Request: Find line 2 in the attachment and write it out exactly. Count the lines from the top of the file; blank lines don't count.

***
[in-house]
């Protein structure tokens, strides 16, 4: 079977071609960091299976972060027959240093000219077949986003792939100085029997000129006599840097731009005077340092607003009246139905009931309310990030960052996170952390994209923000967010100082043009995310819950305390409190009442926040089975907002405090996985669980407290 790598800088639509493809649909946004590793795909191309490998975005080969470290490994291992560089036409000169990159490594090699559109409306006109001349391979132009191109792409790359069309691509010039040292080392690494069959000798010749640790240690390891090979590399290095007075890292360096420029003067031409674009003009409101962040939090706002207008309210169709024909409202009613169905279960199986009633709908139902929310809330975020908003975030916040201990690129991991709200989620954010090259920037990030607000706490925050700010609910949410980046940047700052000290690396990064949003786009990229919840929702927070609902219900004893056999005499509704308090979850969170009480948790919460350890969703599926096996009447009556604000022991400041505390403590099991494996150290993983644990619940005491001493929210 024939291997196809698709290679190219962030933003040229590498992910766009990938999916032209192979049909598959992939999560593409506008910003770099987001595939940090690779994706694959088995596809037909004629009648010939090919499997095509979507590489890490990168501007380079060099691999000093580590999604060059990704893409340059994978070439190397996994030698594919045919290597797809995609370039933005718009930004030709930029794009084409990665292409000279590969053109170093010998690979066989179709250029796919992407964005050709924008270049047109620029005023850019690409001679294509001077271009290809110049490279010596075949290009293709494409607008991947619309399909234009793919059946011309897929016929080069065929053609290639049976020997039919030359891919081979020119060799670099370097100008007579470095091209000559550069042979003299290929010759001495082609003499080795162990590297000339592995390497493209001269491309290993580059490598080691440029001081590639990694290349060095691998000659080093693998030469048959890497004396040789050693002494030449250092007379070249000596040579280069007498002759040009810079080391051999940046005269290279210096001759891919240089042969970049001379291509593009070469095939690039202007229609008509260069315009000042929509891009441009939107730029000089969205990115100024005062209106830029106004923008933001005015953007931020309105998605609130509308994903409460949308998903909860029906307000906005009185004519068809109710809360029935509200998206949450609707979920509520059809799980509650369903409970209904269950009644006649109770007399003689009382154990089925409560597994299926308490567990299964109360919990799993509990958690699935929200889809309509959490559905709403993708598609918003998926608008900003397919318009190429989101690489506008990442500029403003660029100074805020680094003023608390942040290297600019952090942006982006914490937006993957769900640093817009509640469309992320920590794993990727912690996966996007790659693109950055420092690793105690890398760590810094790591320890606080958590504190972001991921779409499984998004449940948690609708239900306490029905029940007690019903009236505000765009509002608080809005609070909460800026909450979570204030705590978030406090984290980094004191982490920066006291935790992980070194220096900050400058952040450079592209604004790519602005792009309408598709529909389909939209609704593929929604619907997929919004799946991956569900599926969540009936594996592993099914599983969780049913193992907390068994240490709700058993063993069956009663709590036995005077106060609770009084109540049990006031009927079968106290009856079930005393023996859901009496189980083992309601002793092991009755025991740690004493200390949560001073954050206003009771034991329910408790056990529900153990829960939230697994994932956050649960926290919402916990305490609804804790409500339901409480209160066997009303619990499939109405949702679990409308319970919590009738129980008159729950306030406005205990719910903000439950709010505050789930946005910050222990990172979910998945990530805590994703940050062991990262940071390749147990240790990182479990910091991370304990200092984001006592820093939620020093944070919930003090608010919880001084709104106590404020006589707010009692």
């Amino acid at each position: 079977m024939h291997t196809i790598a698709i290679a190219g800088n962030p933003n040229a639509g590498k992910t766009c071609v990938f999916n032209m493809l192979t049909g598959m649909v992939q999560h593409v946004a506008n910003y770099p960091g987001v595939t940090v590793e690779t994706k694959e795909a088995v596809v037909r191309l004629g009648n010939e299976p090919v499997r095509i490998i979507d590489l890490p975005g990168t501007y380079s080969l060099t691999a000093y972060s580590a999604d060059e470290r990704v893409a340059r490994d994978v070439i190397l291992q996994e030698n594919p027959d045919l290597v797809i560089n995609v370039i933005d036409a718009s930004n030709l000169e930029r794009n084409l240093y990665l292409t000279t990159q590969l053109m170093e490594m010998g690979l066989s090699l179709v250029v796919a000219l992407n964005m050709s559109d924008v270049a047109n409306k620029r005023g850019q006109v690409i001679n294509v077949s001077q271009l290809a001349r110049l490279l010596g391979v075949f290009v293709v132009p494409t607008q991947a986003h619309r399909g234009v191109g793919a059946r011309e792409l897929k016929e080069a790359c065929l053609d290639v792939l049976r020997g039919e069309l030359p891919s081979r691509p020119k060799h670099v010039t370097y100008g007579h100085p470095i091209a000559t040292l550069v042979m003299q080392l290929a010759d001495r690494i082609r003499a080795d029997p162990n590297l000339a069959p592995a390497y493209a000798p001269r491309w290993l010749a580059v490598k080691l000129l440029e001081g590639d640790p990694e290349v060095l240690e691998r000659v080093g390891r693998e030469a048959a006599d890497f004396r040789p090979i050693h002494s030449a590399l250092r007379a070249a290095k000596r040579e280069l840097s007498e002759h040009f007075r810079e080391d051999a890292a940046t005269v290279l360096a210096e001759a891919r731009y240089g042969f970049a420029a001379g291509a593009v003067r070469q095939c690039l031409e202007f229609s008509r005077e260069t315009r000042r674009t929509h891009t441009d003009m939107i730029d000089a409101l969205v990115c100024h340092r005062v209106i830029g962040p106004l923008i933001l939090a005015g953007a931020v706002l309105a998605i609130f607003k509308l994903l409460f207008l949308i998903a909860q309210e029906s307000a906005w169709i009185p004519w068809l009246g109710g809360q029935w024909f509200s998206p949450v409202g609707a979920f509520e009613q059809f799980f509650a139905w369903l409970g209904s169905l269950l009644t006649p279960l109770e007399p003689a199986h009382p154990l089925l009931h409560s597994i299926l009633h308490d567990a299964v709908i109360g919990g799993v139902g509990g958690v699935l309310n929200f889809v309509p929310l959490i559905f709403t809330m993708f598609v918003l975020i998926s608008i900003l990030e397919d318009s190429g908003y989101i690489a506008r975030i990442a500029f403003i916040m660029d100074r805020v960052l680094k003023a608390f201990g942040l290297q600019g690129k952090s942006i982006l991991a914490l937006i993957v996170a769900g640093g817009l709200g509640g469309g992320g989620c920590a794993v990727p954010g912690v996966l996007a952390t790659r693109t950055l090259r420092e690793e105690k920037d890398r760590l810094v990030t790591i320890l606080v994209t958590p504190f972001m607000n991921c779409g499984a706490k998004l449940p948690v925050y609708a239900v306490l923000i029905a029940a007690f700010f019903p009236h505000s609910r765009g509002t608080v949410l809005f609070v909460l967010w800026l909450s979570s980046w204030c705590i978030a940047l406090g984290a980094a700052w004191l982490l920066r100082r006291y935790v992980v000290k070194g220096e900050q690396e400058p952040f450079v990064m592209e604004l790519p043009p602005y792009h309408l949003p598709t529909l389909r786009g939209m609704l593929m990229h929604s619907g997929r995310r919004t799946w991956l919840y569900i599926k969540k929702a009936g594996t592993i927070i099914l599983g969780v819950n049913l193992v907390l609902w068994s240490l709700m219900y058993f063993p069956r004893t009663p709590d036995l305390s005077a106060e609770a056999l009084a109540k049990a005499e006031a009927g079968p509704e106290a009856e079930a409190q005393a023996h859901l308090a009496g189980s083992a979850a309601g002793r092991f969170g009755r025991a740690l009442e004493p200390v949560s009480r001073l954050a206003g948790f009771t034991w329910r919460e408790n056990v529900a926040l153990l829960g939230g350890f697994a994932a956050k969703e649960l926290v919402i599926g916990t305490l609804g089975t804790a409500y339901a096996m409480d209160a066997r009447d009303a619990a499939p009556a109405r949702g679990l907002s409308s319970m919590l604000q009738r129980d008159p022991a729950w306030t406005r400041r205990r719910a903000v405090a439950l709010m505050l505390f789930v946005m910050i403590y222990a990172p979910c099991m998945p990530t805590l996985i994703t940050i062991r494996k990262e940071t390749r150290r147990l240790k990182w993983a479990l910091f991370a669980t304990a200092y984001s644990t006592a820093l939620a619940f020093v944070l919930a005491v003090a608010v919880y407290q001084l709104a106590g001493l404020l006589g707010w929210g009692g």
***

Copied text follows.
């Protein structure tokens, strides 16, 4: 079977071609960091299976972060027959240093000219077949986003792939100085029997000129006599840097731009005077340092607003009246139905009931309310990030960052996170952390994209923000967010100082043009995310819950305390409190009442926040089975907002405090996985669980407290 790598800088639509493809649909946004590793795909191309490998975005080969470290490994291992560089036409000169990159490594090699559109409306006109001349391979132009191109792409790359069309691509010039040292080392690494069959000798010749640790240690390891090979590399290095007075890292360096420029003067031409674009003009409101962040939090706002207008309210169709024909409202009613169905279960199986009633709908139902929310809330975020908003975030916040201990690129991991709200989620954010090259920037990030607000706490925050700010609910949410980046940047700052000290690396990064949003786009990229919840929702927070609902219900004893056999005499509704308090979850969170009480948790919460350890969703599926096996009447009556604000022991400041505390403590099991494996150290993983644990619940005491001493929210 024939291997196809698709290679190219962030933003040229590498992910766009990938999916032209192979049909598959992939999560593409506008910003770099987001595939940090690779994706694959088995596809037909004629009648010939090919499997095509979507590489890490990168501007380079060099691999000093580590999604060059990704893409340059994978070439190397996994030698594919045919290597797809995609370039933005718009930004030709930029794009084409990665292409000279590969053109170093010998690979066989179709250029796919992407964005050709924008270049047109620029005023850019690409001679294509001077271009290809110049490279010596075949290009293709494409607008991947619309399909234009793919059946011309897929016929080069065929053609290639049976020997039919030359891919081979020119060799670099370097100008007579470095091209000559550069042979003299290929010759001495082609003499080795162990590297000339592995390497493209001269491309290993580059490598080691440029001081590639990694290349060095691998000659080093693998030469048959890497004396040789050693002494030449250092007379070249000596040579280069007498002759040009810079080391051999940046005269290279210096001759891919240089042969970049001379291509593009070469095939690039202007229609008509260069315009000042929509891009441009939107730029000089969205990115100024005062209106830029106004923008933001005015953007931020309105998605609130509308994903409460949308998903909860029906307000906005009185004519068809109710809360029935509200998206949450609707979920509520059809799980509650369903409970209904269950009644006649109770007399003689009382154990089925409560597994299926308490567990299964109360919990799993509990958690699935929200889809309509959490559905709403993708598609918003998926608008900003397919318009190429989101690489506008990442500029403003660029100074805020680094003023608390942040290297600019952090942006982006914490937006993957769900640093817009509640469309992320920590794993990727912690996966996007790659693109950055420092690793105690890398760590810094790591320890606080958590504190972001991921779409499984998004449940948690609708239900306490029905029940007690019903009236505000765009509002608080809005609070909460800026909450979570204030705590978030406090984290980094004191982490920066006291935790992980070194220096900050400058952040450079592209604004790519602005792009309408598709529909389909939209609704593929929604619907997929919004799946991956569900599926969540009936594996592993099914599983969780049913193992907390068994240490709700058993063993069956009663709590036995005077106060609770009084109540049990006031009927079968106290009856079930005393023996859901009496189980083992309601002793092991009755025991740690004493200390949560001073954050206003009771034991329910408790056990529900153990829960939230697994994932956050649960926290919402916990305490609804804790409500339901409480209160066997009303619990499939109405949702679990409308319970919590009738129980008159729950306030406005205990719910903000439950709010505050789930946005910050222990990172979910998945990530805590994703940050062991990262940071390749147990240790990182479990910091991370304990200092984001006592820093939620020093944070919930003090608010919880001084709104106590404020006589707010009692």